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The Other Women of Pinoy Rock

 

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By Jing Garcia

Popular names often pop up to define the feminine energy behind the music that characterizes Pinoy rock today. Yet, also in the scene are other women of similar conviction if not of stature

Remember Sampaguita, the girl who made Laguna a province you wanted to often come back to?

What about Lolita Carbon of Asin, whose band's "Cotabato" still deliver the same shivers down the spine, on a subject that continues to haunt this country's southern lands even after 20 years?

These are just two women in the local rock music scene who have established their names permanently in the continuing evolution of Pinoy rock -- an evolution that has included women as an inspiring musical power on and off the stage for the past two decades.

When the '90s came, Western popular music culture saw a sudden resurgence of girl power, particularly in rock music. Never did the world see so many hard-rocking female performers since the Women's Lib days of the late '60s and early '70s. Sure, the punk rock era in the latter part of the last century produced unforgettable names, like Joan Jett, Chrissie Hynde and Patti Smith. But the '90s produced a different breed of female bands.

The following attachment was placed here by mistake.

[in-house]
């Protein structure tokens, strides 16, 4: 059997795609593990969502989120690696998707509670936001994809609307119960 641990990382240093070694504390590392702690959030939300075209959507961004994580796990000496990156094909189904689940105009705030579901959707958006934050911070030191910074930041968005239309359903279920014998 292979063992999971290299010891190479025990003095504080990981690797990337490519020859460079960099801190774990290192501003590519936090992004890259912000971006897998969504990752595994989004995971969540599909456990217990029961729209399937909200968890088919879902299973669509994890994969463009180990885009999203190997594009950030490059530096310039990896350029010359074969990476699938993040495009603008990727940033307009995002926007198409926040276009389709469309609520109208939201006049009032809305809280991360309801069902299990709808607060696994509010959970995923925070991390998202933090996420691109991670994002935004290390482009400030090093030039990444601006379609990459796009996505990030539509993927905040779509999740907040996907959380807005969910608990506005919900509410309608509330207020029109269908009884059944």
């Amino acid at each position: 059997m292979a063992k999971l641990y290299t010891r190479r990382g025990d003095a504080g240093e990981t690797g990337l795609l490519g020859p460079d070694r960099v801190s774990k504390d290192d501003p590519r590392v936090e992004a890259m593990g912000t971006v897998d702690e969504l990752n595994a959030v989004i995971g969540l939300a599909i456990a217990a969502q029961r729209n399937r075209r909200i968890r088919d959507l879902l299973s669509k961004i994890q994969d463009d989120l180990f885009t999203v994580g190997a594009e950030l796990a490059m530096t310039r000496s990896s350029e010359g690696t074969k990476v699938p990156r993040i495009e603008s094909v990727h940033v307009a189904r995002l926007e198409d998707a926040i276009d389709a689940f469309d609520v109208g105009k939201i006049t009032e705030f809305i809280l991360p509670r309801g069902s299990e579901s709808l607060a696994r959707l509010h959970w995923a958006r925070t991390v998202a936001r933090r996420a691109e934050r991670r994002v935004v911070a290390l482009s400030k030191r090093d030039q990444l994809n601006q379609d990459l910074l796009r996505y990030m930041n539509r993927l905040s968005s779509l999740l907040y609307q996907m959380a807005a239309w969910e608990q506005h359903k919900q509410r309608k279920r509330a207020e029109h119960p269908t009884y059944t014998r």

Dubbed by music critics as riot-grrls, this female version of American grunge music penetrated the male dominant rock scene with women wielding roaring mechanical chainsaws.

Courtney Love of Hole was one of them, along with all-female bands like L7 and Babes in Toyland, to name a few.

And for these women, mixing sex with rock music was an effective way to deliver their relentless message of pure girl power.

Of course, Manila also experienced its own version of the riot-grrls scene, as with most musical genres perpetrated by the West.

By the mid-'90s, the local underground/alternative scene was getting a taste of kick-ass women: Tribal Fish and Keltscross were just among the all-female groups who, aside from portraying rock sexiness, came complete with screeching electric guitars and to-hell-with-you attitudes.

Today, women in Pinoy-rock are a bit subtle. Gone are the loud guitars, screaming rhythm and angst-ridden vocals; yet they express the same strong message. A familiar stand on equality, respect and feminism.

Popular names, like Cynthia Alexander and Barbi Almalbis of Barbi's Cradle, often pop up to define the feminine energy behind the music that characterize Pinoy rock today. Yet, also in the scene are other women of similar conviction if not of stature.

"I have always dreamed of being a musician and being described as such, rather than being looked at as a female rocker," says Aia de Leon, lead vocalist of alternative band Imago. The band's first album entitled Probably Not But Most Definitely from Viva Records is out in the market.

Brownbeat Myra Ruaro and the Brownbeat All-Stars

"Being a girl, I found it unusually comfortable in the rock scene; everyone seems to be 'family,' not only within my band but among other bands as well," she shares.

Similar sentiments came from Myra Ruaro of Brown Beat All-Stars. "I didn't experience any discrimination. As far as I know, men in my circle have always respected women because they look at us more as artists rather than the opposite sex," says Myra. "But then, when it comes to concerts and live shows, meron talagang mga bastos at nambabastos (there will be rude people)," she adds. "You just have to live with it, 'coz you're not there for them but for yourself."